@misc{noauthor_boxplots_2014, title = {Boxplots in {SPSS} - {How} to {Create} and {Interpret} ({Part} 1 of 2)}, url = {https://www.youtube.com/watch?v=UsQTcFMa1_Y&ab_channel=QuantitativeSpecialists}, abstract = {Boxplots in SPSS - How to Create and Interpret is covered in this video (Part 1 of 2). YouTube Channel: https://www.youtube.com/user/statisti... Channel Description: For step by step help with statistics, with a focus on SPSS. Both descriptive and inferential statistics covered. For descriptive statistics, topics covered include: mean, median, and mode in spss, standard deviation and variance in spss, bar charts in spss, histograms in spss, bivariate scatterplots in spss, stem and leaf plots in spss, frequency distribution tables in spss, creating labels in spss, sorting variables in spss, inserting variables in spss, inserting rows in spss, and modifying default options in spss. For inferential statistics, topics covered include: t tests in spss, anova in spss, correlation in spss, regression in spss, chi square in spss, and MANOVA in spss. New videos regularly posted. Videos series coming soon include: multiple regression in spss, factor analysis in spss, nonparametric tests in spss, multiple comparisons in spss, linear contrasts in spss, and many more. Subscribe today! YouTube Channel: https://www.youtube.com/user/statisti... Video Transcript: In this tutorial we'll take a look at how to produce a box plot in SPSS. And notice here we have the variable college GPA where we have the values our GPAs of 10 different people. To produce a boxplot you want to go to Graphs and then select Legacy Dialogs under Legacy Dialogs you want to select Boxplot so go ahead and click on that. And then here notice Simple is selected by default that's what we want and then you want to make sure that Summaries of separate variables is selected. Go and click Define and then here we have college GPA we want to move that over to Boxes Represent. So click the right arrow button there and then this looks good, so let's go ahead and click OK. Then here we get our boxplot. We get a Case Processing Summary table first of all. That just tells us that all 10 observations were valid 0 were missing. So that looks great. And then our boxplot is shown here and double-click on to open up the Chart Editor. In this box plot there's a few values of interest we want to describe here. This value here the thick line is the Median, also known as the 50th percentile. And if we have all of our values ranked from lowest to highest, for example, the median divides the data set exactly in half. This value down here is the first quartile, also known as the 25th percentile. This point right here in our boxplot, 25\% of the values are below it. The top part of our box here corresponds to the 75th percentile, also known as the third quartile. 75\% of the values in our data set are below this point. And finally here these values here this line at the bottom here and this line at the top here represent the minimum and the maximum values in our data set, respectively. They are the minimum and maximum as long as there aren't any outliers and if there were any outliers you would see either one or more circles or asterisks either below this point or above this point here. And in fact let's go ahead and create an outlier or two, so you can see what that looks like.}, urldate = {2020-11-02}, month = sep, year = {2014}, keywords = {boxplot, outliers, quartiles, spss}, }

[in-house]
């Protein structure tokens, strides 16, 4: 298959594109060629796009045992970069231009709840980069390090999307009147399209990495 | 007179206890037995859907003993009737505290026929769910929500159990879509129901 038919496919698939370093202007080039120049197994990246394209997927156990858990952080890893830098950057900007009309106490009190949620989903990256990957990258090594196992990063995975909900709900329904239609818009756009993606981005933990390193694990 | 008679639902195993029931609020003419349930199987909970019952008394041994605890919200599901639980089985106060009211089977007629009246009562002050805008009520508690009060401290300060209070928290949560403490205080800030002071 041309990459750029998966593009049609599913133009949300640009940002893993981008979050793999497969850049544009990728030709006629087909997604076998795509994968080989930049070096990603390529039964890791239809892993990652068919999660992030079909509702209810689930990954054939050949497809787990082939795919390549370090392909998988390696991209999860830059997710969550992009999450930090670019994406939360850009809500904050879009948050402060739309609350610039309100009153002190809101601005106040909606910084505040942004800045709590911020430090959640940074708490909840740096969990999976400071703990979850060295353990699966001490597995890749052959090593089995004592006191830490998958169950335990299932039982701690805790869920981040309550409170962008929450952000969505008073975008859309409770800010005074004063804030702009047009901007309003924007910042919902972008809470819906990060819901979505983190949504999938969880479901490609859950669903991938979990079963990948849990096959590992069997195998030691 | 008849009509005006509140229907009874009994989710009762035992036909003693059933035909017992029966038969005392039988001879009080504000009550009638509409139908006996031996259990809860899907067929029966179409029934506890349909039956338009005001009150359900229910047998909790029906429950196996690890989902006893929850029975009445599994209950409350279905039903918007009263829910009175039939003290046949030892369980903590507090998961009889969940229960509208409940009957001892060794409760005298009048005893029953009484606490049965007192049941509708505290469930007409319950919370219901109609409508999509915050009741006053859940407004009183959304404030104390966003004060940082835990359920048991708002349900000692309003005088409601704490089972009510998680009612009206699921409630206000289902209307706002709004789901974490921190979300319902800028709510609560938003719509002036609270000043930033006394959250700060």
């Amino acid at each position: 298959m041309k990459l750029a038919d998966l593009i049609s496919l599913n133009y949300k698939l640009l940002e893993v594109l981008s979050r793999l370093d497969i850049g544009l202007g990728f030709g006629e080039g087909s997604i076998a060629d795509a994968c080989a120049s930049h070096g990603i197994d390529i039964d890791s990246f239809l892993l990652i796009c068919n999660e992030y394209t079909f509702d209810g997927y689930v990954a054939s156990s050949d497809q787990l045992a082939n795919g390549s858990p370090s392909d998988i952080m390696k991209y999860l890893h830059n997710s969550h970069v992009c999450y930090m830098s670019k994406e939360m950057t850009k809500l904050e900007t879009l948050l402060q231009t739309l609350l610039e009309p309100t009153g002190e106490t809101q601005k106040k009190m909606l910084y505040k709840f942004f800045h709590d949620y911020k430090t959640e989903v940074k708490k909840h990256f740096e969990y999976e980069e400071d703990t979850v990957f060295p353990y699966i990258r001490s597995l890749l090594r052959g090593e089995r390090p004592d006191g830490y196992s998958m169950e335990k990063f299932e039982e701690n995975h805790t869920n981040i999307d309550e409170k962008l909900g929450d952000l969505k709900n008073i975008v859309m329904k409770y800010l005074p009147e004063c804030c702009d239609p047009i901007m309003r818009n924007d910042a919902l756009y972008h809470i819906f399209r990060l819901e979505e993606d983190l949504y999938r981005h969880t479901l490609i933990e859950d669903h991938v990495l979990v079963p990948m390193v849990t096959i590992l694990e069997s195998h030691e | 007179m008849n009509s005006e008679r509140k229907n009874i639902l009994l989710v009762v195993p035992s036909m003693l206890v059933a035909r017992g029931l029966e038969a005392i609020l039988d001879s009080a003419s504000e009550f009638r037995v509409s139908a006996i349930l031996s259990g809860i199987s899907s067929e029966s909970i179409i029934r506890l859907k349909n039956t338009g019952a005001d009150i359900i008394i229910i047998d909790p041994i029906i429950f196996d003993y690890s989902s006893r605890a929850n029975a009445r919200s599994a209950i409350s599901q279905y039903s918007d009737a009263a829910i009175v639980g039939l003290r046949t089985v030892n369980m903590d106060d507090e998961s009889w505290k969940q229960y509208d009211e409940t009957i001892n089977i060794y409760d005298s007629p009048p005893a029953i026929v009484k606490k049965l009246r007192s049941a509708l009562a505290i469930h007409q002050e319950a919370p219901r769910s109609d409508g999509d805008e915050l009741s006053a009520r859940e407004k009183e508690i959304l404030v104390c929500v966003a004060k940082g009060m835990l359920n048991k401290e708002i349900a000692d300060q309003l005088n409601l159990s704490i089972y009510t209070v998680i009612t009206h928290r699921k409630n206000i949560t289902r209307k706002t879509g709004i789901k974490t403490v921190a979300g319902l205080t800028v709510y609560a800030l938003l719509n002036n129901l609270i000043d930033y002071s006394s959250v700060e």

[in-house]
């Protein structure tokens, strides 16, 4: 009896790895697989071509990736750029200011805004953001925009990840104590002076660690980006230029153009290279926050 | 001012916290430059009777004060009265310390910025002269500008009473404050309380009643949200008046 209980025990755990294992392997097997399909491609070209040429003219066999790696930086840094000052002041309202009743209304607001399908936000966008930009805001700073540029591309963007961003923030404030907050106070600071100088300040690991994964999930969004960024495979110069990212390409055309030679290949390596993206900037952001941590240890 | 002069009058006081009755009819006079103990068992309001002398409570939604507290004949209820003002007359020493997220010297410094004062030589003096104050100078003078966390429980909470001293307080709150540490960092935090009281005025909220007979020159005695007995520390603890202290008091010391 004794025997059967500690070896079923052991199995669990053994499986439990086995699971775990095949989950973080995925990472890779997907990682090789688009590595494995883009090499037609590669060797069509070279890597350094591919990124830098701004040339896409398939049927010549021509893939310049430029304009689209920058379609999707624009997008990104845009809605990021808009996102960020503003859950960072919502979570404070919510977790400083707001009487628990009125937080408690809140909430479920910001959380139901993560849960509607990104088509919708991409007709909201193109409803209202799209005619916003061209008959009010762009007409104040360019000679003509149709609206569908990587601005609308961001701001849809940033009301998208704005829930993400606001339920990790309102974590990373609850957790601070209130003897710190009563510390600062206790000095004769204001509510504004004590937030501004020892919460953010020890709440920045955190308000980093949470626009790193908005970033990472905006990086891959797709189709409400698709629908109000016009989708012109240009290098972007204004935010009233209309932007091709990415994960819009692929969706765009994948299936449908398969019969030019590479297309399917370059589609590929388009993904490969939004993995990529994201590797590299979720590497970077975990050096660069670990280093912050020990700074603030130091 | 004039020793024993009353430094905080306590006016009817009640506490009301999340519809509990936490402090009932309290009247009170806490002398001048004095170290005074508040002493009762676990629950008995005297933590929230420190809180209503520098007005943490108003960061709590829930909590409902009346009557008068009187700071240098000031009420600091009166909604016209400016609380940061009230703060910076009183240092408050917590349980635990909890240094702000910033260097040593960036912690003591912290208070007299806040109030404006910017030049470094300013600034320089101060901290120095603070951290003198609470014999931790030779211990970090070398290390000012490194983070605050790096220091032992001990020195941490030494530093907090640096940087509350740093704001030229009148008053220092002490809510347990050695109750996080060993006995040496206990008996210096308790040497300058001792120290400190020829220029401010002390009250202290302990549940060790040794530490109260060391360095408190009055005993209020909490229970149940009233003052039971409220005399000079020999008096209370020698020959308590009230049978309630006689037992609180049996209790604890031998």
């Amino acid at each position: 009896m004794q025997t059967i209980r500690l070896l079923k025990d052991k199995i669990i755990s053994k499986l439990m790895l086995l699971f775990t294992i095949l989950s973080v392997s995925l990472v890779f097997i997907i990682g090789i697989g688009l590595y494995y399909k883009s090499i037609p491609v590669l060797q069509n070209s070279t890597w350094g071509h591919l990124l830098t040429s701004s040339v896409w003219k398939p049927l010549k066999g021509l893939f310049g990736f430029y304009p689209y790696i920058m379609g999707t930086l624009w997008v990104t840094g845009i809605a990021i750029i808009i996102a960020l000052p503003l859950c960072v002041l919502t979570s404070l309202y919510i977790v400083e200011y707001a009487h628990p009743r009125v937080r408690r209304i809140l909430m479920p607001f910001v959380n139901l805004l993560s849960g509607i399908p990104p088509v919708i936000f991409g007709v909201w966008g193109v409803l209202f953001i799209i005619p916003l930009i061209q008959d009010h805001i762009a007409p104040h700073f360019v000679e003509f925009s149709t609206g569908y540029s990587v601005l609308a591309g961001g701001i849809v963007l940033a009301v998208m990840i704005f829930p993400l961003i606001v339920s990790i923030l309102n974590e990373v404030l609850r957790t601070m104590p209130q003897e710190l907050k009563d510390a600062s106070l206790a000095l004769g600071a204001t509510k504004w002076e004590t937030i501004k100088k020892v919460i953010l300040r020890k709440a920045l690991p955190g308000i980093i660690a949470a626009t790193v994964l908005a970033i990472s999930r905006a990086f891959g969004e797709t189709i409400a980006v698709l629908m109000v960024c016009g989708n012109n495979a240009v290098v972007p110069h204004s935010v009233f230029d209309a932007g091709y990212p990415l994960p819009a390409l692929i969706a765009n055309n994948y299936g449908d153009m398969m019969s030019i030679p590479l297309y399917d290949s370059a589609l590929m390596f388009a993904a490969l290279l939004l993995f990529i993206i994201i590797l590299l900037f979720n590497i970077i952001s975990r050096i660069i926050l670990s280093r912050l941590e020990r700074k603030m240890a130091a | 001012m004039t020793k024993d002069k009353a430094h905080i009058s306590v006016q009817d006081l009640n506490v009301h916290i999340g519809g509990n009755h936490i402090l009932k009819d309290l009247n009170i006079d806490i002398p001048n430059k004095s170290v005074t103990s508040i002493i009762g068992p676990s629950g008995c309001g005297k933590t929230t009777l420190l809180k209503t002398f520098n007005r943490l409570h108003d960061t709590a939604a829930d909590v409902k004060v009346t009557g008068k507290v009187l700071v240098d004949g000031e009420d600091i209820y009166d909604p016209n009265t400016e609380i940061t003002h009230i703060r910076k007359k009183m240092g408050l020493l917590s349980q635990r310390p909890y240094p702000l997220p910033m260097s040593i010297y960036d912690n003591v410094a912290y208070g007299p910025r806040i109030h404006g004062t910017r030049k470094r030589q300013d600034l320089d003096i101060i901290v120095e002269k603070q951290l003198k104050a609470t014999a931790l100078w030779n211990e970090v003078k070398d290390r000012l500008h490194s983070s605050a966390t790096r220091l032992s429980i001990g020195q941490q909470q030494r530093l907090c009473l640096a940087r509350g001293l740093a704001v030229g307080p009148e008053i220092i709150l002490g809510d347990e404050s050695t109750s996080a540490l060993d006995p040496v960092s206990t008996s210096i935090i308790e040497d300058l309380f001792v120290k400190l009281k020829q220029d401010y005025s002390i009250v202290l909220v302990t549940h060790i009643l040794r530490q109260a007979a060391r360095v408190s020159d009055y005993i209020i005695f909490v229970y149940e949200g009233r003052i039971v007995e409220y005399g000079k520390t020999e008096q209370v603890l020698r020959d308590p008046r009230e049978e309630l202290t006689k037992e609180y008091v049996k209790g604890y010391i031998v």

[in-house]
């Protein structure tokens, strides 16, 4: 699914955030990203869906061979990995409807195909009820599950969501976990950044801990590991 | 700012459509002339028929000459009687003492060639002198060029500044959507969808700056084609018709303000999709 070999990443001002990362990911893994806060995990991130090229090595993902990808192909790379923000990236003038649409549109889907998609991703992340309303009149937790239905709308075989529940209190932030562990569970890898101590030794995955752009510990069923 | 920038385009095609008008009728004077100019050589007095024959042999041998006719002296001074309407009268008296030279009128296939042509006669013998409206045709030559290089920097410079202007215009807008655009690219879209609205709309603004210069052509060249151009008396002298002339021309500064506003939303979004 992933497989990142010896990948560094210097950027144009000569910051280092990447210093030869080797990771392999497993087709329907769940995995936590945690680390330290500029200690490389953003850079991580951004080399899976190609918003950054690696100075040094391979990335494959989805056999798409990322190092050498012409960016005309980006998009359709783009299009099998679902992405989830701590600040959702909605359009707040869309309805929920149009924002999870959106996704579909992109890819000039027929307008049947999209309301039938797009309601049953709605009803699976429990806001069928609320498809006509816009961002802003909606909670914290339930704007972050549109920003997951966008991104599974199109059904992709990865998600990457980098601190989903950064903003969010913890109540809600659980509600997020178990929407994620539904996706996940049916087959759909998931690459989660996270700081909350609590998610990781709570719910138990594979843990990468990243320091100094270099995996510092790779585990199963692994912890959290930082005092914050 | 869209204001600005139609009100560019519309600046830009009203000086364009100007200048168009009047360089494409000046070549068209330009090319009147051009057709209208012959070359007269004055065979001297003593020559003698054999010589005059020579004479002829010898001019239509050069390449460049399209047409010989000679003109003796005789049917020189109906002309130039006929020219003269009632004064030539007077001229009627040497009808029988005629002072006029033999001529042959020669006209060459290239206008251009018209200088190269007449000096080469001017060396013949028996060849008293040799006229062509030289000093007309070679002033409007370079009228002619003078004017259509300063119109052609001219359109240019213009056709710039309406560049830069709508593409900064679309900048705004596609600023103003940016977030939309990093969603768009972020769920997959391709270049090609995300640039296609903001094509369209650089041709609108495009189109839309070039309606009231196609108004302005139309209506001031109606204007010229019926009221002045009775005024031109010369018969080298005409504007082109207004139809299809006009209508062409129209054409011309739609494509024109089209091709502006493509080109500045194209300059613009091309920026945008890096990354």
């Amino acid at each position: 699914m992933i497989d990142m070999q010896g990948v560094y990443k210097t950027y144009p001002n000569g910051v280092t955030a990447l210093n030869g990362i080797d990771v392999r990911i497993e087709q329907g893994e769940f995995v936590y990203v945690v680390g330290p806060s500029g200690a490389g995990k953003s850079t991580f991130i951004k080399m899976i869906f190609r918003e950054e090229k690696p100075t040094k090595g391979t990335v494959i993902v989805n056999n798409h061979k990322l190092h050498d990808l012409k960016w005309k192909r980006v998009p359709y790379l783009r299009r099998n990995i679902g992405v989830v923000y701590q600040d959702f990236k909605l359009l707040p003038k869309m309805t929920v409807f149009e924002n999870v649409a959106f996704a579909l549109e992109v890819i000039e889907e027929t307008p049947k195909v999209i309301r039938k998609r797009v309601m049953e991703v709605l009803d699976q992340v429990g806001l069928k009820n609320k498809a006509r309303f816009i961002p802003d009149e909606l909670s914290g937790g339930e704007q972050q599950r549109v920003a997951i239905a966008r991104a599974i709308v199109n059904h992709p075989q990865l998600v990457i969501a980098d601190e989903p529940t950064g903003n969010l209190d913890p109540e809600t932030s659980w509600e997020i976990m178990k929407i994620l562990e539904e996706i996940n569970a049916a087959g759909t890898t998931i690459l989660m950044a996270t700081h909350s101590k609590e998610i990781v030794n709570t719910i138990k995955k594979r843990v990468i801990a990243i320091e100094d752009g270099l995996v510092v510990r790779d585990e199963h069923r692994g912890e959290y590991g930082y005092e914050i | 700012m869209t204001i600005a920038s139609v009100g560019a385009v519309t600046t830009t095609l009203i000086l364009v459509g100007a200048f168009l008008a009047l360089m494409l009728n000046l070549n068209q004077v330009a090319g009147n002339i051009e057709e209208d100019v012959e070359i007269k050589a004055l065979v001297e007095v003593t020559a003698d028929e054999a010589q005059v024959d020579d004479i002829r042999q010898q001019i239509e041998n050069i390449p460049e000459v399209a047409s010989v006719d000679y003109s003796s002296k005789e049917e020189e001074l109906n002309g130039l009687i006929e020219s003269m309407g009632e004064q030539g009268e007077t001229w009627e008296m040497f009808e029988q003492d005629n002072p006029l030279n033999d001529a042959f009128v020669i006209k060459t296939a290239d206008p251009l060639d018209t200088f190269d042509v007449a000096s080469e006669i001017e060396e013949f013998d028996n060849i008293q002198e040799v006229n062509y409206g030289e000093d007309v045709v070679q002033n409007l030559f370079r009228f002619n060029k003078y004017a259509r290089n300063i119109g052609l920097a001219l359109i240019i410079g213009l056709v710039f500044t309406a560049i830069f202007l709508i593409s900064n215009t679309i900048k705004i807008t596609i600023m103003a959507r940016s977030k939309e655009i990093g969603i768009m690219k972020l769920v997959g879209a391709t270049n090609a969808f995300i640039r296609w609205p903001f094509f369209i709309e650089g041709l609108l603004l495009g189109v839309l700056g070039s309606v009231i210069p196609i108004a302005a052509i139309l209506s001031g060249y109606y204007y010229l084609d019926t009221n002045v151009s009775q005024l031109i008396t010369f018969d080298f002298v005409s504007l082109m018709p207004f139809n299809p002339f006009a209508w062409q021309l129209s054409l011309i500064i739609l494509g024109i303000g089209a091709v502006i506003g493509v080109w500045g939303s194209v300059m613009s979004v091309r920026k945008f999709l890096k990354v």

Downloads: 0